As you continue to swirl the water over the real honey, it remains intact and starts to take on the appearance of a honeycomb.
Dip a wooden match stick in the honey to be tested.
The match will not lite if dipped in fake honey because the match has absorbed some of the water from the fake honey.
Fake honey has a higher water concentration than real honey.
A match dipped in real honey does not absorb water and will light when struck.
Twist up a paper towel to form a corner at the end of the twisted paper towel.
Dip the tip into the honey to be tested. Cover the tip of the paper towel with the honey up onto the paper towel about ½ inch or more.
Put the tip of the honey coated paper towel into a flame.
Real honey will catch fire after a while and burn like a candle wick, using the honey as its fuel source.
Fake honey will not burn. It just has too much water content to even catch the paper towel on fire.
This home test of real vs fake honey is relying on the excessive water content in the fake honey to identify the fake honey from the real honey.
Water always seeks equilibrium. It will flow from the higher concentration to the lower concentration. We can use this law of physics to do the following two tests, the bread test and the paper towel test.
Spreading FAKE honey on bread will cause the bread to become wet and soggy in a few minutes as the bread absorbs the excessive moisture in the fake honey.
Fake honey will GIVE UP some of its water content to the bread because the fake honey has more water content than the bread.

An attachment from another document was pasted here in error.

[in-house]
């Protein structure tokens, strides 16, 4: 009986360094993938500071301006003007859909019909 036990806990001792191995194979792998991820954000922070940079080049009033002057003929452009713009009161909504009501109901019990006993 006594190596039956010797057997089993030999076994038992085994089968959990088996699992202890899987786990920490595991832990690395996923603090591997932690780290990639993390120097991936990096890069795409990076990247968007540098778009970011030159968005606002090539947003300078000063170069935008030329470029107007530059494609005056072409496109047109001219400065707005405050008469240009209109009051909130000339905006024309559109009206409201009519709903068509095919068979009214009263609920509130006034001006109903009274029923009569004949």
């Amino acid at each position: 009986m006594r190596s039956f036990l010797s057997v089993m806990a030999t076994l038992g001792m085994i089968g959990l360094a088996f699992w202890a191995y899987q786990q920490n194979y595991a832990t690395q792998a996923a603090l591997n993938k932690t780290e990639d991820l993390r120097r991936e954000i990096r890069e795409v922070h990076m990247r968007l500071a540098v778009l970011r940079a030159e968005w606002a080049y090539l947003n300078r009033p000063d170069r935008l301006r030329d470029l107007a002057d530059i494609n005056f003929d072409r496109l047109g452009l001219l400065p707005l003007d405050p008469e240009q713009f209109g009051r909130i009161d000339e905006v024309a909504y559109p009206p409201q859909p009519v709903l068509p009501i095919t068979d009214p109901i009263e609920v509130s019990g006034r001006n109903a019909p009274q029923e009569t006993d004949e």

Spreading REAL honey on bread will cause the bread to become hard in a few moments as if it were stale.
Real honey will TAKE some of the moisture out of the bread because the real honey’s water concentration, usually about 17% water, has less water than the bread, so water tries to reach equilibrium and will absorb the moisture from the bread.
Paper Towel Test:
On two separate paper towels, place about a ½ teaspoon of each honey being tested.
Fake honey will soak through the paper towel because of the fake honey’s high water content.
Real honey will not soak through the paper towel because the real honey has very little water content in it.
Heat Reaction Test
Place about a ½ teaspoon of the honey being tested into the bottom of a glass microwavable safe small bowl (about the size of a small ramekin).
Turn the microwave on high for about a minute with the bowl of honey being tested inside the microwave.
Heating fake honey in a microwave for about 1 minute will cause it to foam and bubble but it will not caramelize.
Heating real honey in a microwave will cause the honey to caramelize quickly, but it won’t bubble and foam.
Fake honey made with feeding bees sugar water has no aroma.
Real honey, made from flower nectar, can often have a faint smell of the flower source of the nectar.
The fake honey made with the addition of sugar syrup to real honey will have a lingering sweet taste as it takes longer for sucrose (sugar syrup) to stop stimulating the taste buds.
Real honey (glucose and fructose) clear the taste buds much more quickly.
The addition of sugar syrup to honey will cause the honey to feel sticky between your finger and thumb.